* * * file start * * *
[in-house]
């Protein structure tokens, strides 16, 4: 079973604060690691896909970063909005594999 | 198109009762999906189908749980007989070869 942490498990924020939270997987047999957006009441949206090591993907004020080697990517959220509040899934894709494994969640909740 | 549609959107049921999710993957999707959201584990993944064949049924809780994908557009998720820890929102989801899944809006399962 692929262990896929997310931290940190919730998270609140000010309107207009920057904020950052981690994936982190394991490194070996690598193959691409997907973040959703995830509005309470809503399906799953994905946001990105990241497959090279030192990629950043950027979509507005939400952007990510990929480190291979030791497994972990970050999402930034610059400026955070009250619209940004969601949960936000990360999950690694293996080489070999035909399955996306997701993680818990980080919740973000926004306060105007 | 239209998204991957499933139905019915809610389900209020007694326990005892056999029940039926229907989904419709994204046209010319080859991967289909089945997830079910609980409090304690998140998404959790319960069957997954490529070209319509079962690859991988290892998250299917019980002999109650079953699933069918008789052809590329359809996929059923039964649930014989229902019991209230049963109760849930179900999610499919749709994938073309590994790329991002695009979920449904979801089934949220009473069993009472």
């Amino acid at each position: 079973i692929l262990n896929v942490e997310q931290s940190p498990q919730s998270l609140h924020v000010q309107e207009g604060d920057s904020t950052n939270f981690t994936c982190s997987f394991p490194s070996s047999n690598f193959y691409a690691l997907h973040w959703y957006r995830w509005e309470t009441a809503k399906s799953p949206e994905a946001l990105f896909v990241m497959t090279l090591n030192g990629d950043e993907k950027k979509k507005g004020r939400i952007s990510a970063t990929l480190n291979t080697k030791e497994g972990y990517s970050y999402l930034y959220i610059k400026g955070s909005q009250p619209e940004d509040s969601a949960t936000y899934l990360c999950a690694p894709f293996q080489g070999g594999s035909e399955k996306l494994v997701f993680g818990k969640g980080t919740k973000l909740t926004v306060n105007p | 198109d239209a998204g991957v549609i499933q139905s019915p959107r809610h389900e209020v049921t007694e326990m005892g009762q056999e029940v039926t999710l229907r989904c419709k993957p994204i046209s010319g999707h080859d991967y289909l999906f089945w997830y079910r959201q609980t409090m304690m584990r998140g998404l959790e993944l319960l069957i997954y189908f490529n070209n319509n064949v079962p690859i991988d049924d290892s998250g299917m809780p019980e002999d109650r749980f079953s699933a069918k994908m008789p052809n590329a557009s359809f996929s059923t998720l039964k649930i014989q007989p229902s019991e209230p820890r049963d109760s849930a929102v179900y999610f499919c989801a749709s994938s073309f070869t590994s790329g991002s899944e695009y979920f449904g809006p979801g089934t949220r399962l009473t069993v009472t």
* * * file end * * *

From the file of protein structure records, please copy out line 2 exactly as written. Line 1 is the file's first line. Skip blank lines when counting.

């Protein structure tokens, strides 16, 4: 079973604060690691896909970063909005594999 | 198109009762999906189908749980007989070869 942490498990924020939270997987047999957006009441949206090591993907004020080697990517959220509040899934894709494994969640909740 | 549609959107049921999710993957999707959201584990993944064949049924809780994908557009998720820890929102989801899944809006399962 692929262990896929997310931290940190919730998270609140000010309107207009920057904020950052981690994936982190394991490194070996690598193959691409997907973040959703995830509005309470809503399906799953994905946001990105990241497959090279030192990629950043950027979509507005939400952007990510990929480190291979030791497994972990970050999402930034610059400026955070009250619209940004969601949960936000990360999950690694293996080489070999035909399955996306997701993680818990980080919740973000926004306060105007 | 239209998204991957499933139905019915809610389900209020007694326990005892056999029940039926229907989904419709994204046209010319080859991967289909089945997830079910609980409090304690998140998404959790319960069957997954490529070209319509079962690859991988290892998250299917019980002999109650079953699933069918008789052809590329359809996929059923039964649930014989229902019991209230049963109760849930179900999610499919749709994938073309590994790329991002695009979920449904979801089934949220009473069993009472």